After Obama's green light, Afghan forces on the offensive
KABUL, Afghanistan (AP) - After two years of heavy casualties, the Afghan military is trying to retake the initiative in the war against militants with a new offensive against Islamic State group loyalists, an assault that will see American troops back on the battlefield working more closely with Afghan soldiers. Afghan President Ashraf Ghani recently announced a major assault against fighters loyal to the Islamic State group, who over the past year captured positions along Afghanistan's eastern border with Pakistan, mainly in Nangarhar province. That goal to uproot IS from Afghanistan has taken on new urgency in the wake of a deadly suicide bombing of a protest march Saturday in Kabul that killed at least 80 people.


Crash kills Nebraska punter, Michigan State former punter
LINCOLN, Neb. (AP) - A sheriff's department official says Nebraska punter Sam Foltz and former Michigan State punter Mike Sadler have died in a car crash in Wisconsin after coaching at a kicking clinic. Louisiana State's kicker was injured in the crash. Waukesha County Lt. Thom Moerman said speed was likely a factor in the single-vehicle crash that happened around 11:45 p.m. Saturday night. The 24-year-old Sadler, of Grand Rapids, Michigan, was driving. He and 22-year-old Foltz, of Greeley, Nebraska, both died. LSU kicker, 21-year-old Colby Delahoussaye, was also a passenger and was injured in the crash. The University of Nebraska-Lincoln said Sunday the team will skip this week's planned Big Ten media days in Chicago because of Foltz's death.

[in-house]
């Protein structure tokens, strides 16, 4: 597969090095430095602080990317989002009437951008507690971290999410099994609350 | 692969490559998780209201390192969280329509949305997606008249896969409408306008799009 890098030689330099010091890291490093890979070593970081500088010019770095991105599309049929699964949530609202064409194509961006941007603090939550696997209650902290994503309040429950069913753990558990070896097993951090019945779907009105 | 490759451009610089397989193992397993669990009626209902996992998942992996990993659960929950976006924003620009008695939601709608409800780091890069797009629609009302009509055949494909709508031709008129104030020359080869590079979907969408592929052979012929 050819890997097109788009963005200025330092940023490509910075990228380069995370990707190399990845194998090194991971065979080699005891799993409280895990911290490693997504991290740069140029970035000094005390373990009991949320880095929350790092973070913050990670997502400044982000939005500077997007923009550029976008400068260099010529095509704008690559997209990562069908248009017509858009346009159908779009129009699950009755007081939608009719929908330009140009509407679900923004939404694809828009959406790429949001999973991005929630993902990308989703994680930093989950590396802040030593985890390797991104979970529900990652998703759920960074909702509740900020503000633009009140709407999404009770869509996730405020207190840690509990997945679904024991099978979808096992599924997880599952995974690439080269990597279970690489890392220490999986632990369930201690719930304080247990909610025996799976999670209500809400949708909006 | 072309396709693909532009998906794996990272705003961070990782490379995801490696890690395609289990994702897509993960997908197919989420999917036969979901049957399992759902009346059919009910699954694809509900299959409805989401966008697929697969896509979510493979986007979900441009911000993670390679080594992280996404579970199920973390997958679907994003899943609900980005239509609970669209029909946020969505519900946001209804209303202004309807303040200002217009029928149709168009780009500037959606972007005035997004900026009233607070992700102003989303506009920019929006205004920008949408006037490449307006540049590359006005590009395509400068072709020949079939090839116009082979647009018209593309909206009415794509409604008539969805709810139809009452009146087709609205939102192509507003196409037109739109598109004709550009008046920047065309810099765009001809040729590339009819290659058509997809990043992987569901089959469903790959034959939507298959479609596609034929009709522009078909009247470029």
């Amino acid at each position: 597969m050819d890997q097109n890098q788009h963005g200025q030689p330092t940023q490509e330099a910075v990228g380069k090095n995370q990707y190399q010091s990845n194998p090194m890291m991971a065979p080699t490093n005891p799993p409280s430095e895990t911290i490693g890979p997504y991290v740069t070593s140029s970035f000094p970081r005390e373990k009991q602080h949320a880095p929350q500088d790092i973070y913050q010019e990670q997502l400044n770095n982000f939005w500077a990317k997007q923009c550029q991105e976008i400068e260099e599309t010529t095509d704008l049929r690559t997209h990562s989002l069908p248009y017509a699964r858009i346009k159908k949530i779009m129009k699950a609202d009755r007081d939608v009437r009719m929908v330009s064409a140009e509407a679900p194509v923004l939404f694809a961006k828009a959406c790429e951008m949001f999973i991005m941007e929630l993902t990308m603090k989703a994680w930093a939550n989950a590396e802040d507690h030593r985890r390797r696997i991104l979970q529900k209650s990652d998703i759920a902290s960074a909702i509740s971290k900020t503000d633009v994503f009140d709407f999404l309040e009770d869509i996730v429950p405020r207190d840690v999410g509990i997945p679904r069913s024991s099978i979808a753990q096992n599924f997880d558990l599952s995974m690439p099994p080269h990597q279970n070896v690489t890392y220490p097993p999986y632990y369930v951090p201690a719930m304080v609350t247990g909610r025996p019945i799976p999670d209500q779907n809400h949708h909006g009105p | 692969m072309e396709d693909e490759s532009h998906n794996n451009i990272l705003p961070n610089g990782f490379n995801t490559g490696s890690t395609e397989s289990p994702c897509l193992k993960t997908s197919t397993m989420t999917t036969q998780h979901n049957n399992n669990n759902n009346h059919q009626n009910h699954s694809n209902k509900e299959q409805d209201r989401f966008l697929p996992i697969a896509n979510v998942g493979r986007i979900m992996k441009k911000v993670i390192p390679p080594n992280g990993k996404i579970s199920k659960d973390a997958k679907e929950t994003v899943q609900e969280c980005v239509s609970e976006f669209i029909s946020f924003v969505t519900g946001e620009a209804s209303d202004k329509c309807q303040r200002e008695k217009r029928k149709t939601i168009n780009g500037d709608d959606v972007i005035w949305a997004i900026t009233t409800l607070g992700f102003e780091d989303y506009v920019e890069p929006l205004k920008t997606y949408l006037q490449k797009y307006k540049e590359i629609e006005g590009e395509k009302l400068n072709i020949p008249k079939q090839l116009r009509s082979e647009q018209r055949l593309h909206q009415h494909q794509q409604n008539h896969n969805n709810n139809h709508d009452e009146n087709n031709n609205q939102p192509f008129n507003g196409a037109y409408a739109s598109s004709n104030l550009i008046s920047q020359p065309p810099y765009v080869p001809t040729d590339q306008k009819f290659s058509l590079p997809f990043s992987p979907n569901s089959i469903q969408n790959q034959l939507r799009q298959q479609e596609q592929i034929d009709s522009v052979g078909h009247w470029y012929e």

Munich shooter was bullied loner, planned attack for a year
MUNICH (AP) - The teenager behind the deadly shooting rampage in Munich was a withdrawn loner obsessed with playing "killer" video games in his bedroom, a victim of bullying who suffered from panic attacks set off by contacts with other people, investigators said Sunday, adding that he had planned the attack for a year. Law enforcement officials piecing together a portrait of the 18-year-old shooter said he was seeing a doctor up to last month for treatment of depression and psychiatric problems that began in 2015 with inpatient hospital care and then was followed up with outpatient visits. They said medication for his problems had been found his room.


2 years after Ferguson, recriminations roil governor's race
JEFFERSON CITY, Mo. (AP) - It has been two years since a white police officer fatally shot black teenager Michael Brown in Ferguson, Missouri, touching off days of rioting, but the political repercussions from the incident have only intensified, fanned by a governor's race in which all four Republican candidates are pledging an aggressive law-and-order approach. Their TV ads show images of angry protesters and burning buildings and vehicles. They denounce "lawlessness" and "chaos" while promising to "secure our streets" and "enforce the law." Absent from the ads is any reference to community complaints after the Brown shooting that police discriminate against black residents.


Thousands hit Philadelphia's steamy streets to protest DNC
PHILADELPHIA (AP) - Thousands of demonstrators are taking to Philadelphia's sweltering streets Sunday, chanting and beating drums in the first major protests ahead of the Democratic National Convention, as the city wilts during a heat wave. Throngs of clean energy activists jammed a major thoroughfare in their mile-long march from Philadelphia's City Hall to Independence Mall, near the Liberty Bell. They held anti-fracking and anti-pipeline signs, some with illustrations like a train surrounded by a fireball and the words "No Exploding Trains." Others held "Bernie or Bust" signs. Sam Miller, 82, traveled from Erie, Pennsylvania, to join the march that stretched several blocks and across a wide street as temperatures in the city soared into the mid-90s.